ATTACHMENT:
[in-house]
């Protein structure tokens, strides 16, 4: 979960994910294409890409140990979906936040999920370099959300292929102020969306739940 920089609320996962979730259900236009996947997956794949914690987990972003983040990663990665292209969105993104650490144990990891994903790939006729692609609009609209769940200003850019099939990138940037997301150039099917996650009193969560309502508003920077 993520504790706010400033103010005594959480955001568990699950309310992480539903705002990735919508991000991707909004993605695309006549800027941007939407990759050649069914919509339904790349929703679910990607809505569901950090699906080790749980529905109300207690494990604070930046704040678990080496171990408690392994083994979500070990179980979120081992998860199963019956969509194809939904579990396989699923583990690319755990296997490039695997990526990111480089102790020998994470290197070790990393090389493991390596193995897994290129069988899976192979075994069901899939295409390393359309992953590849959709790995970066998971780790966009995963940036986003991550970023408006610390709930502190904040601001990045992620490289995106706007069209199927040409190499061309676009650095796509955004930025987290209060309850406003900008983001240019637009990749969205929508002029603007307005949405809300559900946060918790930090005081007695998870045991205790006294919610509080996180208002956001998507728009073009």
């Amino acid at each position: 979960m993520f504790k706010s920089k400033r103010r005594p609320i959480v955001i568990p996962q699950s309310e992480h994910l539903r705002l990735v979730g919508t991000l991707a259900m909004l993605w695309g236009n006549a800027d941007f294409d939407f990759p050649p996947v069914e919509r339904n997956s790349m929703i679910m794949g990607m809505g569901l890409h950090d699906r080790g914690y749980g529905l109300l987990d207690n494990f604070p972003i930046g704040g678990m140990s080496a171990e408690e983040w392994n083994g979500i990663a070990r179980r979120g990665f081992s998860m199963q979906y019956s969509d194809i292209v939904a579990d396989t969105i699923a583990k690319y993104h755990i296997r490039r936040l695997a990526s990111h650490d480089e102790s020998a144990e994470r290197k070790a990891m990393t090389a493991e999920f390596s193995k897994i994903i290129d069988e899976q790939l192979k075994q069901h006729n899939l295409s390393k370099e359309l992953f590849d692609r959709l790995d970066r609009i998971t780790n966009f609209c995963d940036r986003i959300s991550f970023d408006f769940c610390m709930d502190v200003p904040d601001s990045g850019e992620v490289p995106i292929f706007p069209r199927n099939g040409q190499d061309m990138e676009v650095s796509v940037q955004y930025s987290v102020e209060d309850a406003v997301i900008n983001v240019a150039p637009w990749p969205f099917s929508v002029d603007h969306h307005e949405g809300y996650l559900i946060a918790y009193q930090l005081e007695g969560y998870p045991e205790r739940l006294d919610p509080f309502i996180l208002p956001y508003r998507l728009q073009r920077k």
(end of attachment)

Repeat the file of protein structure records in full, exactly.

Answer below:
[in-house]
């Protein structure tokens, strides 16, 4: 979960994910294409890409140990979906936040999920370099959300292929102020969306739940 920089609320996962979730259900236009996947997956794949914690987990972003983040990663990665292209969105993104650490144990990891994903790939006729692609609009609209769940200003850019099939990138940037997301150039099917996650009193969560309502508003920077 993520504790706010400033103010005594959480955001568990699950309310992480539903705002990735919508991000991707909004993605695309006549800027941007939407990759050649069914919509339904790349929703679910990607809505569901950090699906080790749980529905109300207690494990604070930046704040678990080496171990408690392994083994979500070990179980979120081992998860199963019956969509194809939904579990396989699923583990690319755990296997490039695997990526990111480089102790020998994470290197070790990393090389493991390596193995897994290129069988899976192979075994069901899939295409390393359309992953590849959709790995970066998971780790966009995963940036986003991550970023408006610390709930502190904040601001990045992620490289995106706007069209199927040409190499061309676009650095796509955004930025987290209060309850406003900008983001240019637009990749969205929508002029603007307005949405809300559900946060918790930090005081007695998870045991205790006294919610509080996180208002956001998507728009073009």
């Amino acid at each position: 979960m993520f504790k706010s920089k400033r103010r005594p609320i959480v955001i568990p996962q699950s309310e992480h994910l539903r705002l990735v979730g919508t991000l991707a259900m909004l993605w695309g236009n006549a800027d941007f294409d939407f990759p050649p996947v069914e919509r339904n997956s790349m929703i679910m794949g990607m809505g569901l890409h950090d699906r080790g914690y749980g529905l109300l987990d207690n494990f604070p972003i930046g704040g678990m140990s080496a171990e408690e983040w392994n083994g979500i990663a070990r179980r979120g990665f081992s998860m199963q979906y019956s969509d194809i292209v939904a579990d396989t969105i699923a583990k690319y993104h755990i296997r490039r936040l695997a990526s990111h650490d480089e102790s020998a144990e994470r290197k070790a990891m990393t090389a493991e999920f390596s193995k897994i994903i290129d069988e899976q790939l192979k075994q069901h006729n899939l295409s390393k370099e359309l992953f590849d692609r959709l790995d970066r609009i998971t780790n966009f609209c995963d940036r986003i959300s991550f970023d408006f769940c610390m709930d502190v200003p904040d601001s990045g850019e992620v490289p995106i292929f706007p069209r199927n099939g040409q190499d061309m990138e676009v650095s796509v940037q955004y930025s987290v102020e209060d309850a406003v997301i900008n983001v240019a150039p637009w990749p969205f099917s929508v002029d603007h969306h307005e949405g809300y996650l559900i946060a918790y009193q930090l005081e007695g969560y998870p045991e205790r739940l006294d919610p509080f309502i996180l208002p956001y508003r998507l728009q073009r920077k």